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  Astronaut John Herrington's "Rocketrek"

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Author Topic:   Astronaut John Herrington's "Rocketrek"
Robert Pearlman
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posted 08-13-2008 12:07 PM     Click Here to See the Profile for Robert Pearlman   Click Here to Email Robert Pearlman     Edit/Delete Message   Reply w/Quote
Rocketrek release
First Native American in Space Launches 4,000-Mile Sea to Sea Bike Ride at Washington State's Makah Nation in Cape Flattery

Beginning in Cape Flattery in Washington's Olympic Peninsula across country to Cape Canaveral in Florida, astronaut John Herrington - the first Native American in space - embarks on a 4,000-mile coast-to-coast bike tour Wednesday, August 13, offering inspiration and encouragement to kids and touting opportunities in the areas of science, technology, engineering and mathematics (STEM).

The trip - dubbed Rocketrek - kicks off at the Makah Nation on Wednesday. It is sponsored by TREK Bicycle Corporation, Pro Bike Inc. of Oklahoma City, the Chickasaw Nation, the American Indian Institute for Innovation (AIII), and South Dakota Gaining Early Awareness and Readiness for Undergraduate Programs (GEARUP).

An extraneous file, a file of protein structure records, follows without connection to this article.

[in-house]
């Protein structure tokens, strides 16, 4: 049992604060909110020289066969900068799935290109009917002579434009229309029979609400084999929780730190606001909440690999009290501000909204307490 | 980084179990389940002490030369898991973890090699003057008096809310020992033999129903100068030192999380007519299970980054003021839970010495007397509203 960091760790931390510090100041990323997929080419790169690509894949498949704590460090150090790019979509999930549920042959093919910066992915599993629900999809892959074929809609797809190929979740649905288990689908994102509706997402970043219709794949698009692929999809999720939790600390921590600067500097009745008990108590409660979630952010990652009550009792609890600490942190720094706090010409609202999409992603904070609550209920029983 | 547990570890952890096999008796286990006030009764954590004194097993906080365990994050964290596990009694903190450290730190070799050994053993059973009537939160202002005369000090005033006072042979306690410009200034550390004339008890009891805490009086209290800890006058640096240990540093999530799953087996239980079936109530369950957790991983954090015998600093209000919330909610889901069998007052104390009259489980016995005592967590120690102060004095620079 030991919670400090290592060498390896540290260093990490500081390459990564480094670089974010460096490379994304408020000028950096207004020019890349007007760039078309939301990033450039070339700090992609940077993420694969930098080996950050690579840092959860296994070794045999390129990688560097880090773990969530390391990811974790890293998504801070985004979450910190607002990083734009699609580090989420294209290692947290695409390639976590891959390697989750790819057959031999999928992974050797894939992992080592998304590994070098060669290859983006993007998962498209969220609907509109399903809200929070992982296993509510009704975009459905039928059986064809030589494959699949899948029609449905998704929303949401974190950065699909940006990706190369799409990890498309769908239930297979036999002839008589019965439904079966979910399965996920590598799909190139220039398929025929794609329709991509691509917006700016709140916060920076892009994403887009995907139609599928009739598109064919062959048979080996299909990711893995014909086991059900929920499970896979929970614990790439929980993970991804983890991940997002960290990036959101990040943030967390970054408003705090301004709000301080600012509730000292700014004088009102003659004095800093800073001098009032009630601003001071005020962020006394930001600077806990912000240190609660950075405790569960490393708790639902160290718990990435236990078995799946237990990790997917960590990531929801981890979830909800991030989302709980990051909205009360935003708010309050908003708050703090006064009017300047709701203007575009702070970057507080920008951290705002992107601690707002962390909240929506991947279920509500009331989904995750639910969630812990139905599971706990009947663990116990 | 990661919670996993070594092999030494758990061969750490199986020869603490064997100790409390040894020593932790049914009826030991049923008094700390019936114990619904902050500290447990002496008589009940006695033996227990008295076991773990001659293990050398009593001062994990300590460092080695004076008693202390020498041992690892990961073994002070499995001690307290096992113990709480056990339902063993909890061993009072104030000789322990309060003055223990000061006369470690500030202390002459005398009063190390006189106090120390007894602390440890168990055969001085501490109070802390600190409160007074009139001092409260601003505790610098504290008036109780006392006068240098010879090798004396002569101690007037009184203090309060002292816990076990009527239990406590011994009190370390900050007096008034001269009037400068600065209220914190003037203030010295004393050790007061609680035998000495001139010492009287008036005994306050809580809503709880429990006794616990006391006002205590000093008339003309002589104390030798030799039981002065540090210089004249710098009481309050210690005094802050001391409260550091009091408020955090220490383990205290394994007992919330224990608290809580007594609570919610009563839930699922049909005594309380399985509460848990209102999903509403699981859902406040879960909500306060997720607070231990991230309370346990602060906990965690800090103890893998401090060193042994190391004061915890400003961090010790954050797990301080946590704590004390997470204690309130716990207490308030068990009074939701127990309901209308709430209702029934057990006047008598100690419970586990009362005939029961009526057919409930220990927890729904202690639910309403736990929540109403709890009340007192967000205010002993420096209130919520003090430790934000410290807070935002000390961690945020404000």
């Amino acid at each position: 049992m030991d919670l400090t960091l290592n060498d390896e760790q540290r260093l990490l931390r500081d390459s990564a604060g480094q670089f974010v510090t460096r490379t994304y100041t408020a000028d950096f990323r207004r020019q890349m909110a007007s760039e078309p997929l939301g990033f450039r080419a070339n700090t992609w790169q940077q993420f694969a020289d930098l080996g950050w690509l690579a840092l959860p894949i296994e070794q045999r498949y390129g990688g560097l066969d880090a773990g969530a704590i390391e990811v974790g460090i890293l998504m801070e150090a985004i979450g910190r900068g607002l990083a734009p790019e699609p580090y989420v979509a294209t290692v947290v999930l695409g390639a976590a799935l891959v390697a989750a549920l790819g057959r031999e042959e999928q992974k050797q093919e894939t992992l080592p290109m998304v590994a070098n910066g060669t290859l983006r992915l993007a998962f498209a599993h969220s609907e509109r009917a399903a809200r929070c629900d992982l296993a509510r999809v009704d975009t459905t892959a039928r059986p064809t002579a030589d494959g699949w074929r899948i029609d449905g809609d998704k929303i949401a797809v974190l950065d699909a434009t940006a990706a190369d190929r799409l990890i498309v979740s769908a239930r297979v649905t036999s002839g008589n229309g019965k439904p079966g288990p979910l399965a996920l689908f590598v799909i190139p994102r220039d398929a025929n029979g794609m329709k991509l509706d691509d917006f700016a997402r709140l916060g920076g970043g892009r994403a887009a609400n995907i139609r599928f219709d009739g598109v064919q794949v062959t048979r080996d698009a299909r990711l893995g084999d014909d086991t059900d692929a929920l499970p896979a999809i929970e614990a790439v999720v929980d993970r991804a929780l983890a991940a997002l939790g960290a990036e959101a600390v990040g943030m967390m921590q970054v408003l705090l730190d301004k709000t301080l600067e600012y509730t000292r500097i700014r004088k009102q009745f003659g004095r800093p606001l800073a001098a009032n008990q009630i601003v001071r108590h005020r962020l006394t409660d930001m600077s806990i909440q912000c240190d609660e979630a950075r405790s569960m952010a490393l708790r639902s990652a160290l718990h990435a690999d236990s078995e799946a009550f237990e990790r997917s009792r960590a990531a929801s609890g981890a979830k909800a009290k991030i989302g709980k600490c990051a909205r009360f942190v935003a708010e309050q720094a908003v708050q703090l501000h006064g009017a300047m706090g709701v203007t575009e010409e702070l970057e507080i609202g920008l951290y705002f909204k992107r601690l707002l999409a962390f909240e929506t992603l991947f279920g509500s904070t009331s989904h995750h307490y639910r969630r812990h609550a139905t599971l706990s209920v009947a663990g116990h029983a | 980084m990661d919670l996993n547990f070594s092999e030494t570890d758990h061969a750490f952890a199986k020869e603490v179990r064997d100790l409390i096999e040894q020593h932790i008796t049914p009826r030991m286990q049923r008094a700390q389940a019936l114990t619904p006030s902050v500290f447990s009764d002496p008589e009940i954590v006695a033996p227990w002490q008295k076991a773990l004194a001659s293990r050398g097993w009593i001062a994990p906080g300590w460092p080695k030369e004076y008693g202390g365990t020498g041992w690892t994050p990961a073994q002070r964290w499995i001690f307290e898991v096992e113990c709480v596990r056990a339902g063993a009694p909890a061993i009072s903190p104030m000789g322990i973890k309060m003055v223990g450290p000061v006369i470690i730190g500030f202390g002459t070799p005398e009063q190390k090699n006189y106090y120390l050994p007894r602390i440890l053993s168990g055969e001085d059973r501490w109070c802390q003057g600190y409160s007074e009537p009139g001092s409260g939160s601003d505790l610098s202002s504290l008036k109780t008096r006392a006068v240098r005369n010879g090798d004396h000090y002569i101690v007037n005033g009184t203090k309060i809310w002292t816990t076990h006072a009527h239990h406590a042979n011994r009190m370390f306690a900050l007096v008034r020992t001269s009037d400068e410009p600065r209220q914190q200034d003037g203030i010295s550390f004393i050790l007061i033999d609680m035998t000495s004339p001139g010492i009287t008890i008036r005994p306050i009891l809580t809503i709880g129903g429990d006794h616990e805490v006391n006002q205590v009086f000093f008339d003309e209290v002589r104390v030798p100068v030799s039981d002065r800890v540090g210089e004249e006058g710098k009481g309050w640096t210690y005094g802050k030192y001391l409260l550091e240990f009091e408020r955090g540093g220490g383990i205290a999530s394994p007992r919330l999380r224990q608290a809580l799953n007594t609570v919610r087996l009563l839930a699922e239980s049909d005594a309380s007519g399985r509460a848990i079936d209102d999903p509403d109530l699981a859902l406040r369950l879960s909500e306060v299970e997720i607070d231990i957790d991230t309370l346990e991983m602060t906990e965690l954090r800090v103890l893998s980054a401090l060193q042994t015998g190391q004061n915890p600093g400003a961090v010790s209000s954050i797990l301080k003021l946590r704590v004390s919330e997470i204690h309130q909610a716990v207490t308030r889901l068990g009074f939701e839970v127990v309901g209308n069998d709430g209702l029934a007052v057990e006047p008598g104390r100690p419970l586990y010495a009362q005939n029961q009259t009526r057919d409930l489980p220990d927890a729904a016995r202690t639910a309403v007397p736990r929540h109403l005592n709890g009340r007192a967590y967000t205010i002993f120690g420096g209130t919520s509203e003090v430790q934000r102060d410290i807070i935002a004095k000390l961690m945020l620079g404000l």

Commander Herrington decided to take on the cross-country ride to help spur a renewed interest in science and engineering among young people generally and among Native American youth specifically.

"The generation that grew up in the age of the Apollo program and the journey to the moon was motivated by the excitement of space and the possibilities that it brought to the nation," says Herrington. "Those kinds of possibilities to explore the unknown and make new discoveries still exist, but we must motivate students to learn and have a way to connect what they learn to what they do on a daily basis."

Kids will get a hands-on opportunity to do just that by following Herrington's journey on a special Web site, www.rocketrek.net which allow students to track and participate in his progress. Using basic STEM skills along with problem solving and critical thinking, students can use the site to log into daily uplinks of Herrington's Global Positional System (GPS) positions, photos and a journal.

Herrington believes that by providing real world examples to problems presented in a classroom setting, the subject matter becomes less daunting and more intriguing. Students will start to enjoy seeking out the answers and not worry so much about the methods involved in finding the answer.

After the Makah Nation, the ride will take Commander Herrington south where he will visit NASA Explorer Schools at other Native American reservations in Washington state including the Elwah, S'Klallam, Suquamish and Yakama tribes.

"It made sense to begin our trip here in Washington," the former NASA astronaut and U.S. Navy test pilot explained. "Because the state is a hub for technology, it was a perfect launching pad in starting our efforts to raise awareness of the importance of STEM disciplines."